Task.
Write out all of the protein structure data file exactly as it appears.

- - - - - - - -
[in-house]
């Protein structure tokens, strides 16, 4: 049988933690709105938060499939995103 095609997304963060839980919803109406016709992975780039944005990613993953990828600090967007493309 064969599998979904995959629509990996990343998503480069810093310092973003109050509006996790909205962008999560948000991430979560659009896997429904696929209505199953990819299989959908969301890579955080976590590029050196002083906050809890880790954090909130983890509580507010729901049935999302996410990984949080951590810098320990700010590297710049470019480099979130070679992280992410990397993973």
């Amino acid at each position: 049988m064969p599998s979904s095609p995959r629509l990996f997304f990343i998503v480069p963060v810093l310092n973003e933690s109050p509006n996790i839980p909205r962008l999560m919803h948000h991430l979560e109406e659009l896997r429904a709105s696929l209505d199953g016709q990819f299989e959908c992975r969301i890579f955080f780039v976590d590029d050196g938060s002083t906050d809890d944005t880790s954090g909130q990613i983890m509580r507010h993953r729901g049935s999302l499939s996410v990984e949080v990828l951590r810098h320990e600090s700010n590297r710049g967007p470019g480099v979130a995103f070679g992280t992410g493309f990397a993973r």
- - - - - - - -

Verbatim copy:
[in-house]
């Protein structure tokens, strides 16, 4: 049988933690709105938060499939995103 095609997304963060839980919803109406016709992975780039944005990613993953990828600090967007493309 064969599998979904995959629509990996990343998503480069810093310092973003109050509006996790909205962008999560948000991430979560659009896997429904696929209505199953990819299989959908969301890579955080976590590029050196002083906050809890880790954090909130983890509580507010729901049935999302996410990984949080951590810098320990700010590297710049470019480099979130070679992280992410990397993973």
């Amino acid at each position: 049988m064969p599998s979904s095609p995959r629509l990996f997304f990343i998503v480069p963060v810093l310092n973003e933690s109050p509006n996790i839980p909205r962008l999560m919803h948000h991430l979560e109406e659009l896997r429904a709105s696929l209505d199953g016709q990819f299989e959908c992975r969301i890579f955080f780039v976590d590029d050196g938060s002083t906050d809890d944005t880790s954090g909130q990613i983890m509580r507010h993953r729901g049935s999302l499939s996410v990984e949080v990828l951590r810098h320990e600090s700010n590297r710049g967007p470019g480099v979130a995103f070679g992280t992410g493309f990397a993973r």